These sound great.
Personal Trainer extraordinaire Derek 'D-Rock' Peruo is currently putting together various supplement kits, designed to provide regular doses of everything needed to help attain a particular goal. The video below will give you the overall idea :
For more information on the kits themselves (available soon!), pricing and so on - head over to the site at :
And yes, we'll be reviewing these just as soon as they're available. Fantastic.
Recently, I've noticed that I've lost a lot of mobility/flexibility that means I can't squat with my hands close in and with a high bar like I used to, I now have to go low bar and hands almost at the collars.
Warning : the tests are harder than they look. Enjoy.
running with a load on your back
Side benefit (as the Uusorgs will attest) - it's great fun.
The 2900 foot face of The Nose is one of the most iconic climbs in the entire sport. It was first completed back in 1958, by a team that spent 47 days on the face. They approached it much the way that big mountain climbers in the Himalaya would, establishing camps along the face and laying siege to the mountain. In 1960, the second ascent was put up, and took just 7 days, as the team, led by Royal Robbins, completed the first non-stop climb. It took until 1975 before the first single day climb of The Nose was completed, and even now, it traditionally takes most climbers a couple of days to complete.
I think the "eat a ton and train hard" school is kind of like practicing skeet shooting with a blindfold on. You might hit the target, but you might also pull a Dick Cheney.
Definitely something to think about.
"Are we the only ones who think it is a bit uncanny that no matter what the distance and no matter what the conditions, when people drink to thirst they lose the same amount of weight?"
Very interesting idea.
The best way to create this ideal internal environment is by using a combo of one weighted, relatively heavy exercise, and one high-speed, lower load movement (an abdominal drill is also added to the mix in the more advanced versions).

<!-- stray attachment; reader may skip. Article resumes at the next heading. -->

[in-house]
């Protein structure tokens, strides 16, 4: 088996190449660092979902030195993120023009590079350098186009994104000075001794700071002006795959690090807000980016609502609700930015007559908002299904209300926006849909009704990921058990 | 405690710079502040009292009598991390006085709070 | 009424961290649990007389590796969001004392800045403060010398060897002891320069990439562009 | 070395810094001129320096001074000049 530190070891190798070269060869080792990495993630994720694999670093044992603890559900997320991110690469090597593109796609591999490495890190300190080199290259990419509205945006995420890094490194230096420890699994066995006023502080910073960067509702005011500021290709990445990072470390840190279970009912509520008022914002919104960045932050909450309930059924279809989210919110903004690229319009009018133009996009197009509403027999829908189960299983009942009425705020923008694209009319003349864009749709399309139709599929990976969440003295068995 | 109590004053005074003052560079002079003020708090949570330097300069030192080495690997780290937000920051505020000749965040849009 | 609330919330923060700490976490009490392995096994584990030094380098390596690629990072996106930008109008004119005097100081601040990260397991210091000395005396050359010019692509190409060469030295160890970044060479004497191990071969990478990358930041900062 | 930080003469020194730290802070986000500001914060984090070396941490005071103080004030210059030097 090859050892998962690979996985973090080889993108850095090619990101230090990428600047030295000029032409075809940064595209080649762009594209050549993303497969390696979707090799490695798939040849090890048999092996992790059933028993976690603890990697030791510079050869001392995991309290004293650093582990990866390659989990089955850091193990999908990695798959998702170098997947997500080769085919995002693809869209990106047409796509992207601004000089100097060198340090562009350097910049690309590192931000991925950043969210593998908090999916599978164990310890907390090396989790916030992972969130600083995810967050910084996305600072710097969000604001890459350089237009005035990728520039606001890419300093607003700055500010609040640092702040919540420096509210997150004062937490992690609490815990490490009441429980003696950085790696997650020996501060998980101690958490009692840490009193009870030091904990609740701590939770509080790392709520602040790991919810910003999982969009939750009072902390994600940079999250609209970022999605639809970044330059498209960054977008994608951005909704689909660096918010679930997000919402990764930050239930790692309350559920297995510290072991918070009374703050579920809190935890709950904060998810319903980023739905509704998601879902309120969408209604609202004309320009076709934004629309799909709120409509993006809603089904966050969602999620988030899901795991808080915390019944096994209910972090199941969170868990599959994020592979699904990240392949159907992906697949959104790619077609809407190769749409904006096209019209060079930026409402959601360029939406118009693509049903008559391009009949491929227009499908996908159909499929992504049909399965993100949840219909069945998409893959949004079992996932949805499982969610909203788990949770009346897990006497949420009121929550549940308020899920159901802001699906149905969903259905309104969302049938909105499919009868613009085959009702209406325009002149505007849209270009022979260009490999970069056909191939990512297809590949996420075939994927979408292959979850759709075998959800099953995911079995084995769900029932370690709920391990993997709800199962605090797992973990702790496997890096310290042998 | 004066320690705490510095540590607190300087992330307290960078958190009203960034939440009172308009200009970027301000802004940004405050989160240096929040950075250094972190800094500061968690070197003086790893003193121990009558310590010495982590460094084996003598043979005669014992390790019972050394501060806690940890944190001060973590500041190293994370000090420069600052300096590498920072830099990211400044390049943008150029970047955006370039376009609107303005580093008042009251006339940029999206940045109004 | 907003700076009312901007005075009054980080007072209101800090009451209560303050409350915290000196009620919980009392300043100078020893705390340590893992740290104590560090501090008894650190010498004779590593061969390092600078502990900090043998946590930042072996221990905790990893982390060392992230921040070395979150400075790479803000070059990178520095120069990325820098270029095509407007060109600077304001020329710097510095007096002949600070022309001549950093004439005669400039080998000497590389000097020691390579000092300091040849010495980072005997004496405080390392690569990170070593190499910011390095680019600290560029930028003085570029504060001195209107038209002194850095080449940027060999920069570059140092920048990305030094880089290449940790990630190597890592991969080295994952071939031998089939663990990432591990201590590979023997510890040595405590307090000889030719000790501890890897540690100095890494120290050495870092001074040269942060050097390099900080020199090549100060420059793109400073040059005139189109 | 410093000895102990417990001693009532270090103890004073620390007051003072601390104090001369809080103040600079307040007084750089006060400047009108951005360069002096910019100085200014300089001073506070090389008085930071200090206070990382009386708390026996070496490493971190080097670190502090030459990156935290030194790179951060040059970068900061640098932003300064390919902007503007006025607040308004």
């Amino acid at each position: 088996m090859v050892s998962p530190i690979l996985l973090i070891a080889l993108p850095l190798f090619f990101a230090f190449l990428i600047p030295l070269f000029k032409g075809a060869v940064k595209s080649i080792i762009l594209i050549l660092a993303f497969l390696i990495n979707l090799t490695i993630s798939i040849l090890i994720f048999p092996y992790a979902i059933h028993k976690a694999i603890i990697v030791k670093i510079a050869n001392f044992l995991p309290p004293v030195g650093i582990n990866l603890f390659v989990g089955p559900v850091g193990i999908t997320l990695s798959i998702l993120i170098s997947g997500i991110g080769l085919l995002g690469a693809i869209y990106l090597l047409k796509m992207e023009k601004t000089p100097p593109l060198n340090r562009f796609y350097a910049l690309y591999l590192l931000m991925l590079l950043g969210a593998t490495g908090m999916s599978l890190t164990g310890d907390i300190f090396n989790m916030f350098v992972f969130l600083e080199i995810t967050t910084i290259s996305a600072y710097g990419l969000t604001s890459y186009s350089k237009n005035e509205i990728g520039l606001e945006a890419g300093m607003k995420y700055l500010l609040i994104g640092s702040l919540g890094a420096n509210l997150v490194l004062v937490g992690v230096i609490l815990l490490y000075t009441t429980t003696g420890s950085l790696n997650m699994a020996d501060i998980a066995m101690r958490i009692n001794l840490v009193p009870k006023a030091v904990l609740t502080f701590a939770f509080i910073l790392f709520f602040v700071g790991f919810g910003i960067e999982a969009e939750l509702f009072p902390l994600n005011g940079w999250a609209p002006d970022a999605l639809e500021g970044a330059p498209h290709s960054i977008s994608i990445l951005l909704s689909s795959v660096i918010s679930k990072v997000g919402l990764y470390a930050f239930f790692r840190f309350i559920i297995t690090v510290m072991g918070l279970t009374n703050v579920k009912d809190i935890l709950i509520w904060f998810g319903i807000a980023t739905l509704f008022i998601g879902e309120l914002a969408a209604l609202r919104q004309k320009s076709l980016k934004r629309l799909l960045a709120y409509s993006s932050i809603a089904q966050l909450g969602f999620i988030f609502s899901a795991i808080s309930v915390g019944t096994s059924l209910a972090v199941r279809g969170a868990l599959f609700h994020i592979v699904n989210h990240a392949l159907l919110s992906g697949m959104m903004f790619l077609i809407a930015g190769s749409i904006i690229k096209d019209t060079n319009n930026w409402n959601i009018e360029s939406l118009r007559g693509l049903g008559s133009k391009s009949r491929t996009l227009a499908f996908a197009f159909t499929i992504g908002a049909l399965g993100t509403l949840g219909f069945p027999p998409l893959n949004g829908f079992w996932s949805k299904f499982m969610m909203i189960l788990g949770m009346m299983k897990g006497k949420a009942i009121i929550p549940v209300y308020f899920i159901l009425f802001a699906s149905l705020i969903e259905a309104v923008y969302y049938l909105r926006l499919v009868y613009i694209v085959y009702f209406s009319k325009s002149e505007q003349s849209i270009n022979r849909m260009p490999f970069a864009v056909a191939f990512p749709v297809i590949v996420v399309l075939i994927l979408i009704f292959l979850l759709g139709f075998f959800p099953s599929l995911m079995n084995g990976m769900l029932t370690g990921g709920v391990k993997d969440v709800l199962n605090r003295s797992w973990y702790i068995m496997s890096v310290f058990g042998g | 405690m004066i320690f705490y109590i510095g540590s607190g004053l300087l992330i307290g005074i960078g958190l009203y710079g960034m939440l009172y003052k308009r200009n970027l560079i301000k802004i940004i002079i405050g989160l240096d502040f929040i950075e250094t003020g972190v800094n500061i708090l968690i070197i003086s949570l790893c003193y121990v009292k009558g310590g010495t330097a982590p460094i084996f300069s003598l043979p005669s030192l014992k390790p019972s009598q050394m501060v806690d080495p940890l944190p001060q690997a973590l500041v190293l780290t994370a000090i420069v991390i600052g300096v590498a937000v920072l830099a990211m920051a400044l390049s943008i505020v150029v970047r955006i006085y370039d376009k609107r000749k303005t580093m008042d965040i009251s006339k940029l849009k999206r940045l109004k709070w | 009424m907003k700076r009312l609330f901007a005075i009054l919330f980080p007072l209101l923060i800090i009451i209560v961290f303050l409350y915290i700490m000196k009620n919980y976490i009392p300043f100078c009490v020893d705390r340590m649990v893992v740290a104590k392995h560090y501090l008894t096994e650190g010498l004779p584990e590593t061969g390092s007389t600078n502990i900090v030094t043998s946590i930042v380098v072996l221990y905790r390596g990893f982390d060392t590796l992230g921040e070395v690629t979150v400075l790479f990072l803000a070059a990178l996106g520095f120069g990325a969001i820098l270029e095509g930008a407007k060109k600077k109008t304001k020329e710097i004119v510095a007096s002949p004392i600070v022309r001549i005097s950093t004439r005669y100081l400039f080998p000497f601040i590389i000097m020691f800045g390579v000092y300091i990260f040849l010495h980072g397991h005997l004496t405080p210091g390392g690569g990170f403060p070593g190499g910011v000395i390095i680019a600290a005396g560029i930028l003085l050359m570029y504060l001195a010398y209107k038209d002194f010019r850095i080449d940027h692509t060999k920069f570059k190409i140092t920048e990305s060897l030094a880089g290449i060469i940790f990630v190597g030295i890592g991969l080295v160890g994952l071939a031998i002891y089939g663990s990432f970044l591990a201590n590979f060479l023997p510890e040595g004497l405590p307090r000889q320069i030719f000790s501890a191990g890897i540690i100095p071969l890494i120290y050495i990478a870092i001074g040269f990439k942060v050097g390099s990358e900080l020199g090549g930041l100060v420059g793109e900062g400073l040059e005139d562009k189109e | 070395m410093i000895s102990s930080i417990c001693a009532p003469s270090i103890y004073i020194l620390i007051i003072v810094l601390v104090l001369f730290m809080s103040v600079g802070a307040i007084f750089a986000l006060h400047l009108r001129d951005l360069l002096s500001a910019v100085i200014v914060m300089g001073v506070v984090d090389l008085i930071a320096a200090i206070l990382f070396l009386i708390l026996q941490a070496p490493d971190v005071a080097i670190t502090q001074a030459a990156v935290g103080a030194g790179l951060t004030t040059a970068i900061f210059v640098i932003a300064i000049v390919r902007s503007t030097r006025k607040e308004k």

Sounds like my kind of workout.
Over at EliteFTS Shelby Starnes notes a few tips for eating well in a busy world. Good stuff.
At least that used to be the case, before I read this. John Berardi takes a look at the Importance of Diet.
Steve Maxwell taking it a little too easy in the article 12 Reasons to Fire Your Personal Trainer.
In today's wild animal kingdom, running is used only as a survival gait. Dr Lovejoy said he doesn't know of any animal that runs more than 3 minutes at a time in its natural environment.
Definitely something to think about.
... contrary to popular opinion, it is not always the cardio-vascular system that gives out first, it is the respiratory system ...
Very interesting indeed.
Here is a stone training tip guaranteed to help your athletes transition from conventional training means to non-conventional / strongman training.
You will find your athletes who have been trained primarily trained in deadlifts only, have a hard time stabilizing and adjusting to implements that are not fixed, rigid or lifting in close proximity to their own center of gravity.
The solution? Shorten the range of motion. I just finished a workout with one of my wrestlers who couldn't budge the 160 stone off the ground (at 155 lbs bw), but he can deadlift a lot more than that.
So I lifted the stone on top of one of my tractor tires and had him perform hip extensions for sets of 6-8. This not only conditions his hips and lower back for this position, but also his biceps.
Mobility focuses on giving back pain-free, highly-energized, quality of movement. Neither cardio nor strength can do this, and actually, they do the opposite: any load bearing movements accumulate damage in connective tissue, including but not limited to, your joints. Without recovering from and compensating for those activities, we accelerate the aging process. And we are as old as our movement - as old as our joints - as old as our connective tissue.
Definitely something to think about.
Q: You don't like back squats for overhead throwers, is this because of anterior instability or some other reason?
A: In a word, yes; anterior stability is so crucial for a pitcher that I'm not tempted to push it. Then again, that's the short version - and it also assumes that the lifter is using a closer-grip, which mandates more external rotation.